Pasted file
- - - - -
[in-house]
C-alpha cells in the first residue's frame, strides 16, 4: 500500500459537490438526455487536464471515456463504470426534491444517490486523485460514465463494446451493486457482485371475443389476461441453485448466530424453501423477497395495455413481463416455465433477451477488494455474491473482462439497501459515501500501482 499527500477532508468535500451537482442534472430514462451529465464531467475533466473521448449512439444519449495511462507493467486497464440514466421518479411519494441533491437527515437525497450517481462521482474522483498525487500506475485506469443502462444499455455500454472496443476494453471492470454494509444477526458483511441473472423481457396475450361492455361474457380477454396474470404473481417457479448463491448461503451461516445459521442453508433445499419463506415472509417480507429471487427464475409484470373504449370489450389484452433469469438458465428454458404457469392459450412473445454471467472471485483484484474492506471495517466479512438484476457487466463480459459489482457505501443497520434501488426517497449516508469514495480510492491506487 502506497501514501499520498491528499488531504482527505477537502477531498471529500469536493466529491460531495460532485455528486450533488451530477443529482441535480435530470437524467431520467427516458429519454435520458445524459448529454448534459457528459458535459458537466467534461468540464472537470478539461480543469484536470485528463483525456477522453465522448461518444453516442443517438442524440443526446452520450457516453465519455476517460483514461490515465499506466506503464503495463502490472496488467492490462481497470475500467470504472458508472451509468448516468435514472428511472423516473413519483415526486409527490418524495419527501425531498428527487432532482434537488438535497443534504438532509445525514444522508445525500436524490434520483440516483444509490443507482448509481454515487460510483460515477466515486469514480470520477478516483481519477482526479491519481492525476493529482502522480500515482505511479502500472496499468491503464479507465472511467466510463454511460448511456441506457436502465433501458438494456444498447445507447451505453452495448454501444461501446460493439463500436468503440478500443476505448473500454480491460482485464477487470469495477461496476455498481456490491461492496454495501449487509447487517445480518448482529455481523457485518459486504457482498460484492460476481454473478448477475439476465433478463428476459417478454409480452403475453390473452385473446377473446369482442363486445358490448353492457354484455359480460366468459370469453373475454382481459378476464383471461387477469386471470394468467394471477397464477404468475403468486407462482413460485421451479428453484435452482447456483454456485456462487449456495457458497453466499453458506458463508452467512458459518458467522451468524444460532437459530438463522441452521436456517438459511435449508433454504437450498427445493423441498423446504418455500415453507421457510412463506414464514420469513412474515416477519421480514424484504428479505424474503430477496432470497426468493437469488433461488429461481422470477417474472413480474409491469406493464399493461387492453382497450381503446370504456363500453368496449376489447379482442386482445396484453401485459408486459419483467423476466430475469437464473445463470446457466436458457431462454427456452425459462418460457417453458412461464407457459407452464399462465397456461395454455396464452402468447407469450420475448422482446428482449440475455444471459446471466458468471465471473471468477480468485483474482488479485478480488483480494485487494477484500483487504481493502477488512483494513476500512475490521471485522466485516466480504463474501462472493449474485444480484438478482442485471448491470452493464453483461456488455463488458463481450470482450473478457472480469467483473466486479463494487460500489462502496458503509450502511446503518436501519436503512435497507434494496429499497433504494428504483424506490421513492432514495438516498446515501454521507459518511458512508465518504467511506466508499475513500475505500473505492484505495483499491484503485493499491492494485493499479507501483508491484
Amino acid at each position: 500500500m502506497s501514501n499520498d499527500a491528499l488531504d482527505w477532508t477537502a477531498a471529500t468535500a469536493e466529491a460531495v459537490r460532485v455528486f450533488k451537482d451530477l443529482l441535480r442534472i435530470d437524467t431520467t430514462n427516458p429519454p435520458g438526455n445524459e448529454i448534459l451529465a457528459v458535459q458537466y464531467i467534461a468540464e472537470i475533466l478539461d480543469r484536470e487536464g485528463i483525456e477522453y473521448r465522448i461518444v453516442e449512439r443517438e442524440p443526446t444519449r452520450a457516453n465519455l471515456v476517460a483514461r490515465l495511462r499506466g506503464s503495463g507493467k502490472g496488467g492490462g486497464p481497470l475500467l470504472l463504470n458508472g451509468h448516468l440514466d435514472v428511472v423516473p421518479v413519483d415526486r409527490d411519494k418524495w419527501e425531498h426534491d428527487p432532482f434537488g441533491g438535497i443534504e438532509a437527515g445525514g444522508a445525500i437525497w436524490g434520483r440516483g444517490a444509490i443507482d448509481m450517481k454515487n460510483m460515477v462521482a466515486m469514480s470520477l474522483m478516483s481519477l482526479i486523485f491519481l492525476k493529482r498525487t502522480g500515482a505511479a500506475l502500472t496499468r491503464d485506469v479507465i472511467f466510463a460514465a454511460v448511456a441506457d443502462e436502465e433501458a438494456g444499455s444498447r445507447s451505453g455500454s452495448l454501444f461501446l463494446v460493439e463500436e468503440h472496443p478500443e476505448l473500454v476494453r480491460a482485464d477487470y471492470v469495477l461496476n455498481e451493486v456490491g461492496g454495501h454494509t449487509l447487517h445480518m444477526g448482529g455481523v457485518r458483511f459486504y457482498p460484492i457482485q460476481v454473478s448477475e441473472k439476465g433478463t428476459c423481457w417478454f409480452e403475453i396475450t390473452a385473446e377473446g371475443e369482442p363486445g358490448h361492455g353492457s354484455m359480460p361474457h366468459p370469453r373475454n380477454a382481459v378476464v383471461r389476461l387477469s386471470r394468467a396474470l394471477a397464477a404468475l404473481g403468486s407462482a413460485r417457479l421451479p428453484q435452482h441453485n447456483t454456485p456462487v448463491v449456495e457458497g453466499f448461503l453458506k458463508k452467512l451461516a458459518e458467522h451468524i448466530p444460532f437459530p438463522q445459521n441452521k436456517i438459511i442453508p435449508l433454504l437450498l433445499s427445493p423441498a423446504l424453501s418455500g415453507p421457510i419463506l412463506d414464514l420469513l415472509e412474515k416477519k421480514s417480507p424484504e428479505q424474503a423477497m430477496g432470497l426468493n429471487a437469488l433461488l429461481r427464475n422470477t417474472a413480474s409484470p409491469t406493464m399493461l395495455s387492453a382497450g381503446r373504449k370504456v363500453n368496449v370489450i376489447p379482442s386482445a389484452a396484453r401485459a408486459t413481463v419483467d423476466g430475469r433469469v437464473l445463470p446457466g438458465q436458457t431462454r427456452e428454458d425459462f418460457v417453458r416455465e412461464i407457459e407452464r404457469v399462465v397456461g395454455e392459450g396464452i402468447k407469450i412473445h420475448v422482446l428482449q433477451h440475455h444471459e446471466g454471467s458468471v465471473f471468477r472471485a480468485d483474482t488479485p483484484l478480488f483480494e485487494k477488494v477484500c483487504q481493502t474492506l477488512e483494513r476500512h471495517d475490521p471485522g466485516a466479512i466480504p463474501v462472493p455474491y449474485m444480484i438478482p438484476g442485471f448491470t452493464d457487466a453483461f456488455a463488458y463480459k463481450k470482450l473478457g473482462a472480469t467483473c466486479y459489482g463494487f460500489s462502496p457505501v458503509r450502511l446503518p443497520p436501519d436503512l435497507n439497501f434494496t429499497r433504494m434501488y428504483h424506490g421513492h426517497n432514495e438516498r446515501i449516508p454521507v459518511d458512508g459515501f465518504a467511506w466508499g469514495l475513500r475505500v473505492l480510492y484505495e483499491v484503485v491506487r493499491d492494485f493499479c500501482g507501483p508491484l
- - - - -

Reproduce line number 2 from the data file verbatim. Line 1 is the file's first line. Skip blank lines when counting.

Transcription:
C-alpha cells in the first residue's frame, strides 16, 4: 500500500459537490438526455487536464471515456463504470426534491444517490486523485460514465463494446451493486457482485371475443389476461441453485448466530424453501423477497395495455413481463416455465433477451477488494455474491473482462439497501459515501500501482 499527500477532508468535500451537482442534472430514462451529465464531467475533466473521448449512439444519449495511462507493467486497464440514466421518479411519494441533491437527515437525497450517481462521482474522483498525487500506475485506469443502462444499455455500454472496443476494453471492470454494509444477526458483511441473472423481457396475450361492455361474457380477454396474470404473481417457479448463491448461503451461516445459521442453508433445499419463506415472509417480507429471487427464475409484470373504449370489450389484452433469469438458465428454458404457469392459450412473445454471467472471485483484484474492506471495517466479512438484476457487466463480459459489482457505501443497520434501488426517497449516508469514495480510492491506487 502506497501514501499520498491528499488531504482527505477537502477531498471529500469536493466529491460531495460532485455528486450533488451530477443529482441535480435530470437524467431520467427516458429519454435520458445524459448529454448534459457528459458535459458537466467534461468540464472537470478539461480543469484536470485528463483525456477522453465522448461518444453516442443517438442524440443526446452520450457516453465519455476517460483514461490515465499506466506503464503495463502490472496488467492490462481497470475500467470504472458508472451509468448516468435514472428511472423516473413519483415526486409527490418524495419527501425531498428527487432532482434537488438535497443534504438532509445525514444522508445525500436524490434520483440516483444509490443507482448509481454515487460510483460515477466515486469514480470520477478516483481519477482526479491519481492525476493529482502522480500515482505511479502500472496499468491503464479507465472511467466510463454511460448511456441506457436502465433501458438494456444498447445507447451505453452495448454501444461501446460493439463500436468503440478500443476505448473500454480491460482485464477487470469495477461496476455498481456490491461492496454495501449487509447487517445480518448482529455481523457485518459486504457482498460484492460476481454473478448477475439476465433478463428476459417478454409480452403475453390473452385473446377473446369482442363486445358490448353492457354484455359480460366468459370469453373475454382481459378476464383471461387477469386471470394468467394471477397464477404468475403468486407462482413460485421451479428453484435452482447456483454456485456462487449456495457458497453466499453458506458463508452467512458459518458467522451468524444460532437459530438463522441452521436456517438459511435449508433454504437450498427445493423441498423446504418455500415453507421457510412463506414464514420469513412474515416477519421480514424484504428479505424474503430477496432470497426468493437469488433461488429461481422470477417474472413480474409491469406493464399493461387492453382497450381503446370504456363500453368496449376489447379482442386482445396484453401485459408486459419483467423476466430475469437464473445463470446457466436458457431462454427456452425459462418460457417453458412461464407457459407452464399462465397456461395454455396464452402468447407469450420475448422482446428482449440475455444471459446471466458468471465471473471468477480468485483474482488479485478480488483480494485487494477484500483487504481493502477488512483494513476500512475490521471485522466485516466480504463474501462472493449474485444480484438478482442485471448491470452493464453483461456488455463488458463481450470482450473478457472480469467483473466486479463494487460500489462502496458503509450502511446503518436501519436503512435497507434494496429499497433504494428504483424506490421513492432514495438516498446515501454521507459518511458512508465518504467511506466508499475513500475505500473505492484505495483499491484503485493499491492494485493499479507501483508491484